Inside sales reps often sell remotely, from an office base, while outside sales reps travel, brokering face-to-face deals. 47% of all salespeople work in inside sales, with 53% representing outside sales. But who has higher on-target earnings, better quota attainment, and brings in more revenue? New research has those answers.
Outside or inside sales? It’s often argued these two strategies are at odds with one another. But, in today’s market, the two roles are blending -- and both have become a vital part of sales organization structure.
Inside sales offers a leaner, more automated approach, while outside sales capitalizes on the in-person interaction and power of face-to-face communication. So, which go-to-market should you choose? Let’s explore the inside sales vs. outside sales equation and study how each fits into modern sales teams.
What's the difference between inside and outside sales? Inside reps are sales professionals primarily selling remotely, while outside sales professionals primarily broker face-to-face sales.
Out of the 5.7 million professional salespeople in the U.S., approximately 47.2% are inside sales professionals. Outside sales represents 52.8%.
If you haven’t decided whether to hire inside or outside sellers on your team -- the answer will be a frustrating: “It depends.” It depends on what stage of development your company is in and what sales model you’re using.
InsideSales.com analysis shows large organizations (revenue > $500M) are currently dominated by field sales reps (71.2%). However, we expect this number to decrease as more organizations adopt a hybrid or inside sales model.
Small organizations (revenue <$50M) have the highest percentage of inside sales reps (47%). Interestingly, large companies are continually adding inside sales and expect to see the biggest increase with 4.9% more inside sales reps in 2018.
Inside and Outside Sellers -- Finding the Balance
In 2017, inside sales made up 43.5% of professional salespeople. But that number is expected to grow by 4.59% in 2019, as it moves towards sales teams reaching a 50/50 balance of inside and outside sellers.
The main reason for the continued move is that most companies report the ideal split to be nearly 50/50.
Data shows as companies grow, a pattern emerges in how they structure their sales organization. In a relational sales model -- with deal sizes over $32,000 -- certain roles emerge more than others.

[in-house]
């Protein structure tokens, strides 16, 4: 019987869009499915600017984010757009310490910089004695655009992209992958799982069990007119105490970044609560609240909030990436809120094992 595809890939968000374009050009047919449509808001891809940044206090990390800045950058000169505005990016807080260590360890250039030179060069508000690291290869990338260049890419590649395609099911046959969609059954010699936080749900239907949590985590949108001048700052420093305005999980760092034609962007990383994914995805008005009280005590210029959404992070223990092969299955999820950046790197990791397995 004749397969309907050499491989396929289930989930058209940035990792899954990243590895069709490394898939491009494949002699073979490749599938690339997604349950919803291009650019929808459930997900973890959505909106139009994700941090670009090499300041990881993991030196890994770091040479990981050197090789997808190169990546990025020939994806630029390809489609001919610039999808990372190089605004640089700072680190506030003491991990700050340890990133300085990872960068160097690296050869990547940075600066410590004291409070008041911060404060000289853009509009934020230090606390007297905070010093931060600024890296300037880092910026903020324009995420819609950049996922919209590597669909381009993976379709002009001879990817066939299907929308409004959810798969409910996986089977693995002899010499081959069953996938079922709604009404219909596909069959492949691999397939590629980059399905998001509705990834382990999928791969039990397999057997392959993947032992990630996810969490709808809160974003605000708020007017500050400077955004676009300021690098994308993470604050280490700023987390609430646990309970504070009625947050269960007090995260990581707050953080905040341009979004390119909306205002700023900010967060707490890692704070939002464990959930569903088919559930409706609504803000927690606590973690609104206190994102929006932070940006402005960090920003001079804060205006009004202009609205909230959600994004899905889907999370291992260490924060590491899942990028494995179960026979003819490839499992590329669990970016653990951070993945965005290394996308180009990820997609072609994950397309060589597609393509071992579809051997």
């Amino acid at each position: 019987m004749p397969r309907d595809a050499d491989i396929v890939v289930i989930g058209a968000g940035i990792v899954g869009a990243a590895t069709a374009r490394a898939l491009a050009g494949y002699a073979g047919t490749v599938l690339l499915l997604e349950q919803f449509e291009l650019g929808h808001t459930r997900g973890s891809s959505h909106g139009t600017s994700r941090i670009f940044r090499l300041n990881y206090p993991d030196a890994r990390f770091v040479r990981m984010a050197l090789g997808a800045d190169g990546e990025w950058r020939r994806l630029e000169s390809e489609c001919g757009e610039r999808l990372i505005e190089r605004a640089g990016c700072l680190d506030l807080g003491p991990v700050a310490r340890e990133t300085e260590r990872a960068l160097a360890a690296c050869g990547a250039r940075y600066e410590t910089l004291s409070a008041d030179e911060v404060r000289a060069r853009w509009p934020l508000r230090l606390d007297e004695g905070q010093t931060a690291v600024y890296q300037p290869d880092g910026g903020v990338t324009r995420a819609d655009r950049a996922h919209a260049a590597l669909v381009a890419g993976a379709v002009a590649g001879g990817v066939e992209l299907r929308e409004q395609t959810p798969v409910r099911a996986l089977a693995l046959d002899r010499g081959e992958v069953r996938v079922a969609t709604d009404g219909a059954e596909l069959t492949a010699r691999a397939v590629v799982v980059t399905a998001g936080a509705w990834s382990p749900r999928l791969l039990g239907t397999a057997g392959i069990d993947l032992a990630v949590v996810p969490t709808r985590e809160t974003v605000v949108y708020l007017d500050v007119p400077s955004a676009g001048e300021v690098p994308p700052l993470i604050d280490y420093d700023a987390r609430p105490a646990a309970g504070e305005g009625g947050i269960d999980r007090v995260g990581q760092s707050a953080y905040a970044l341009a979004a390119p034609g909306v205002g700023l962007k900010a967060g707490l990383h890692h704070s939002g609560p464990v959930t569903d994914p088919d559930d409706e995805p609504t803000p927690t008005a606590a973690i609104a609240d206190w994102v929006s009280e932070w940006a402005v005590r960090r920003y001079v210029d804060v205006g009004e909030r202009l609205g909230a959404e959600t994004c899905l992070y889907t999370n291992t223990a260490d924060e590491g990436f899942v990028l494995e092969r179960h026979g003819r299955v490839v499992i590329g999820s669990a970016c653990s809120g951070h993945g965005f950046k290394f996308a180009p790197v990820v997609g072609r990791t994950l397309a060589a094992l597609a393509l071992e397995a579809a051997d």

In our research, the relational model started stronger with an outside sales team and a partnering sales development team. As revenue grew, we saw account roles split to provide better customer support. The inside sales and sales engineer teams each build a strong presence in this area.
To continue, the inbound function of partnering with marketing is strongest in conjunction with a renewals function to support the account management team. Lastly, the channel program is added at the end of the growth process.
Sales Compensation is Relatively the Same For Inside vs. Outside Sellers
To retain top talent, companies need to pay market value for salespeople. Our study revealed the average base salary for inside sales account executives in the US is $42,833 with average on-target earnings (OTE) of $96,299.
Often, sales leaders believe outside reps bring more experience to a role, so they demand a higher base salary. According to our data, companies who had the majority of outside sales reps had a base salary that was 36% higher than inside sales.
Interestingly, the OTE for outside sales was only 9.2% higher. OTE should be an indicator of expected earnings, so inside sales positions actually earn relatively close to the same amount as outside sales.
We know only 60.9% of reps reach quota attainment each year. Interestingly, outside sales reps have a 29.6% higher quota on average than inside sales reps.